We see this in the chastising of a young couple that dares to get too close on the dance floor, or in the strange sexual negotiation between father and daughter in a way that’s both relatable and honest, removed from total perversity. It’s evident even between the awkwardness of two older people pursuing sex, desiring desire: a man trying to seduce his wife, who verges on an oblique depression as she navigates a new age, incapable of being intimate in her body while simultaneously watching her daughter mature and blossom. These depictions of mother against daughter, and the ways in which both women, young and old, change and morph, is remarkably candid. The performances by both Woodward and Newman are among my favorites for each actor. At one point, Newman’s face changes at the glacial pace of the slow-motion sun shifting across the mountains: A grimace turns into a straight line, the onset of madness into a smirk.

In Le Divorce, the last film Ivory, Merchant, and Jhabvala all collaborated on together, we see a gaggle of Americans in Paris — Carrie Bradshaw types but with less Patricia Field glamour. Kate Hudson and Naomi Watts play Isabel and Roxeanne, sisters navigating the elegant austerity of the French — particularly the way they freely talk about all manner of things except money. (They will talk about the diuretic capabilities of asparagus, but money? Mais non!) The movie boasts a wonderfully rich cast, a shared trait of numerous Merchant Ivory productions. Standouts include Glenn Close as a famous American writer who enumerates the ways French women wear their scarves (tied in the back, looped in the front); Stockard Channing as the California mom that’s all chill, dripping in stylish turquoise; and Stephen Fry as an art consultant who deems a family heirloom to be an authentic Georges de La Tour.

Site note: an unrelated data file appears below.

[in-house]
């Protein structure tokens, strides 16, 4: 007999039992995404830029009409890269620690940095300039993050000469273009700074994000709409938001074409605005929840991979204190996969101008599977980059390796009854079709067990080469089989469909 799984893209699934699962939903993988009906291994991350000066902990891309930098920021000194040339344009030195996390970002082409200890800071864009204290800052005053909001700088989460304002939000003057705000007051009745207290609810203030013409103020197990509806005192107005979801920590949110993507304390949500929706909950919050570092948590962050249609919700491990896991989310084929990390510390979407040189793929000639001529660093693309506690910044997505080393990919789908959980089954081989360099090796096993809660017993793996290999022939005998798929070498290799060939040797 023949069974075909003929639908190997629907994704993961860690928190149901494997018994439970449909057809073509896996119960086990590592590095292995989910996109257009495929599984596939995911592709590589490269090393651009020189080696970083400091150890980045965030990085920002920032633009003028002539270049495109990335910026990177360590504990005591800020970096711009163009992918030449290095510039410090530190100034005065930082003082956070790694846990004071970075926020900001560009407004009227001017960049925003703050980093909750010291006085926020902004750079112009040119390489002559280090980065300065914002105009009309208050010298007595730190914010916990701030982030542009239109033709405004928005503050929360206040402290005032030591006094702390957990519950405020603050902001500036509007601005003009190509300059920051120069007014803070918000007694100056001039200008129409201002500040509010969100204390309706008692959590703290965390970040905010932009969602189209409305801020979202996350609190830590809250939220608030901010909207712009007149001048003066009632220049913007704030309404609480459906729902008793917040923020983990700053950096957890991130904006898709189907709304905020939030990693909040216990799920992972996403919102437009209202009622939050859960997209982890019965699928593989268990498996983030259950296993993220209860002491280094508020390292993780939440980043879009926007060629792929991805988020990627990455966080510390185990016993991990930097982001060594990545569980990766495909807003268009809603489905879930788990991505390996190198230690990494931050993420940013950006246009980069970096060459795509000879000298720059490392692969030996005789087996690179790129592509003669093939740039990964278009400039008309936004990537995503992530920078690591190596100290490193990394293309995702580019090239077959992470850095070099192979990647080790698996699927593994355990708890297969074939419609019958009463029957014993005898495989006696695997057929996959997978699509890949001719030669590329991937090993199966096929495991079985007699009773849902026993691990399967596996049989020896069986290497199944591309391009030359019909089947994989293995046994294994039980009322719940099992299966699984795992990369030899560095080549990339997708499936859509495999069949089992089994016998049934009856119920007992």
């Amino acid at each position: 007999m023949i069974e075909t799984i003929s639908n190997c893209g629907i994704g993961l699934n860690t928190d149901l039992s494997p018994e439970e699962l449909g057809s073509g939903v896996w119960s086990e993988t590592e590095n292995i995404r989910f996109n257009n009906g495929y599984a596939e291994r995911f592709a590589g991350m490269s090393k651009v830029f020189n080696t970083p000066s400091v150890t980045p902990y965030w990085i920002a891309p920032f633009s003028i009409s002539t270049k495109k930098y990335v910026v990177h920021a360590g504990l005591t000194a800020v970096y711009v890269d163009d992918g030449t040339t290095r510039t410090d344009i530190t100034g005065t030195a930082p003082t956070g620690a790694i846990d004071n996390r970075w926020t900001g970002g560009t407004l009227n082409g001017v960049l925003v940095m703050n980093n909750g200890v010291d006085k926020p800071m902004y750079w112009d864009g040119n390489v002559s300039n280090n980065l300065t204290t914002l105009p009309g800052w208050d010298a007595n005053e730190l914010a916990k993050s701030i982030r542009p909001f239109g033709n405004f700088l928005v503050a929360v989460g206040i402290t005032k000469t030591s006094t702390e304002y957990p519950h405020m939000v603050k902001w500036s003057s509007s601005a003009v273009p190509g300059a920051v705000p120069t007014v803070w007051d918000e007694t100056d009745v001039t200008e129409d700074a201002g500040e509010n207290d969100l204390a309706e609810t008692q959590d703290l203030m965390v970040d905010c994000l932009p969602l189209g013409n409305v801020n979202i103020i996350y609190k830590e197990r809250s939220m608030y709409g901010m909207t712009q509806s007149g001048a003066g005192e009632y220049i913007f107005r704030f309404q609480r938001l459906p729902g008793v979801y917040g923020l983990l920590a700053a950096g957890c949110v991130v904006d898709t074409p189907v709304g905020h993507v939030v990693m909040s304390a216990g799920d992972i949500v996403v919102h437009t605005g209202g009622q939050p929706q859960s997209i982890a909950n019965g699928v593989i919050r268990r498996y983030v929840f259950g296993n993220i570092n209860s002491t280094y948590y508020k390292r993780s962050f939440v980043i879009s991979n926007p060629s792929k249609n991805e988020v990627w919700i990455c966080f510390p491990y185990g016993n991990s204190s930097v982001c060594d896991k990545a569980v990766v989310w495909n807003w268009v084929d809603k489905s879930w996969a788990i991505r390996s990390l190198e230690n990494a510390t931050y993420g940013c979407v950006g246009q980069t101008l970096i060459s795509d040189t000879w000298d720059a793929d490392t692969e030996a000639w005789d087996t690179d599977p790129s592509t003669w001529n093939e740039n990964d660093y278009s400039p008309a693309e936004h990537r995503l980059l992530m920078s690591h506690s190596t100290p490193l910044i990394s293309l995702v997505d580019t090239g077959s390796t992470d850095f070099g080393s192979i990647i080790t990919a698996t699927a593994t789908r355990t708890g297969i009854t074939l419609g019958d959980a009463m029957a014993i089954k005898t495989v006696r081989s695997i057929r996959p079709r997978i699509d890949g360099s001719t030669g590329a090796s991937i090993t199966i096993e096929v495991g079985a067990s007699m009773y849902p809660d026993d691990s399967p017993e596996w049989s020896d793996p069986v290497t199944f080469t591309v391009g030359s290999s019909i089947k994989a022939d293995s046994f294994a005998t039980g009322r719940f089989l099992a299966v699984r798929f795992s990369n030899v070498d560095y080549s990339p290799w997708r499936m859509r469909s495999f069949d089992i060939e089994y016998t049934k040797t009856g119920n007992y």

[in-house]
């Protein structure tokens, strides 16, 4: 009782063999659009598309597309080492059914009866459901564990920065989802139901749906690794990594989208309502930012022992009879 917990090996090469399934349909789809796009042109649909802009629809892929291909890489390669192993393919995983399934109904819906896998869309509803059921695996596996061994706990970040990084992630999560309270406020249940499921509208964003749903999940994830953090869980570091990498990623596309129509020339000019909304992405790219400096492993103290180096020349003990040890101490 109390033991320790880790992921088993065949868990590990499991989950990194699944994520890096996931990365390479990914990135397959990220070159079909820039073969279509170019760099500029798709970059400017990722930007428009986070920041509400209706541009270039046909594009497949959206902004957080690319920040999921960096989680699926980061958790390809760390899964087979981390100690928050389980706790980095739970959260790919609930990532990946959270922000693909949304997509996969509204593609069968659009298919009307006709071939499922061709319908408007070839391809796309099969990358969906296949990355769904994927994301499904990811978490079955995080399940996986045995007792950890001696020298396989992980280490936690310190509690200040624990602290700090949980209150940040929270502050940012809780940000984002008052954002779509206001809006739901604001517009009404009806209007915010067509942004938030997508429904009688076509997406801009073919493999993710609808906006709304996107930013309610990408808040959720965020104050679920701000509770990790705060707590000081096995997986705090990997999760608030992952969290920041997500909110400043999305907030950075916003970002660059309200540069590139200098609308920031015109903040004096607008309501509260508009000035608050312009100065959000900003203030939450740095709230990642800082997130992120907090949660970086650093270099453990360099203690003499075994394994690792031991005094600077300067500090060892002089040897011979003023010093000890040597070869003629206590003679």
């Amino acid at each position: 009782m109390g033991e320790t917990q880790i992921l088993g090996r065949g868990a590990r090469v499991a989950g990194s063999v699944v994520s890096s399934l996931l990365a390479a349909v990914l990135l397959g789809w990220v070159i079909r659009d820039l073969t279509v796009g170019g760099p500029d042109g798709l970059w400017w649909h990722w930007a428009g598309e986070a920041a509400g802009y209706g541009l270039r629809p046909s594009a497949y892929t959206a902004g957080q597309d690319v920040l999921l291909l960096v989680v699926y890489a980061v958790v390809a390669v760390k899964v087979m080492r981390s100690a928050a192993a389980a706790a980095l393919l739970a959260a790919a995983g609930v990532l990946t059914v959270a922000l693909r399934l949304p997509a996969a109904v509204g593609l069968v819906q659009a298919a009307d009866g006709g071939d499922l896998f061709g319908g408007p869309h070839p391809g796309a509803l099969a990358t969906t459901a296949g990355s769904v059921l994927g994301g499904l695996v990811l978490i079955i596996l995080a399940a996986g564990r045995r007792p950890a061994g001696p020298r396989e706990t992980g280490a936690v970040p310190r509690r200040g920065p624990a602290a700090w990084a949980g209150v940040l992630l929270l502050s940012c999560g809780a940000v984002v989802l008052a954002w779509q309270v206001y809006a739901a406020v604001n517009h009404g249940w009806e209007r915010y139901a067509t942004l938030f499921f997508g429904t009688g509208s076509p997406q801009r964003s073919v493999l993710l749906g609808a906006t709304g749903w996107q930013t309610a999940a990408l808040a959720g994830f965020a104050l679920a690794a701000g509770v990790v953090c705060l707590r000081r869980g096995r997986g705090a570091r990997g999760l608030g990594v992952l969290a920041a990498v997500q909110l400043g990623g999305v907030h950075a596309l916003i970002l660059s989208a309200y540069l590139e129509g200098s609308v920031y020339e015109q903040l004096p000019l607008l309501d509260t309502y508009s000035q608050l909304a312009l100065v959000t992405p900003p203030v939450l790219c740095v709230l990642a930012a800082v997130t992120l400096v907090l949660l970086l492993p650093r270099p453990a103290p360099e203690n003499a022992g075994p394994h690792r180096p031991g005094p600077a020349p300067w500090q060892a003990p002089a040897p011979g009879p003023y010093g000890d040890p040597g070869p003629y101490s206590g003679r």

Jhabvala’s tendency to create grand pastiches — tapestries of beauty and elegance — frequently accommodated the most glamorous of actors, who willingly downplayed their fame and immersed themselves in the embedded moods of the stories Jhabvala conjured. Whether interpreting Henry James or E.M. Forster, Jhabvala created worlds to get lost in — a reflection, perhaps, of her own rootlessness. In a 1979 lecture, she exclaimed: “I stand before you as a writer without any ground of being out of which to write: really blown about from country to country, culture to culture, till I feel — till I am — nothing.” And in that 1993 Independent interview with Freedman, she offered: “I don’t think I’m anything particularly. Born in one country, brought up in another, gone to live in a third, and resettled in a fourth. I’m just like everybody else in New York: come from somewhere else and quite happily living here.” In that essence, there’s a cyclical nature to this retrospective, held in the city where she died, in the country that was her final home. Her rootlessness was palpable in every etching of her stories. Jhabvala was forever someone who came from another place — and always, in her words, searching for a good time.

In Her Words: Ruth Prawer Jhabvala, the Woman Behind Merchant Ivory’
Quad Cinema
Through June 14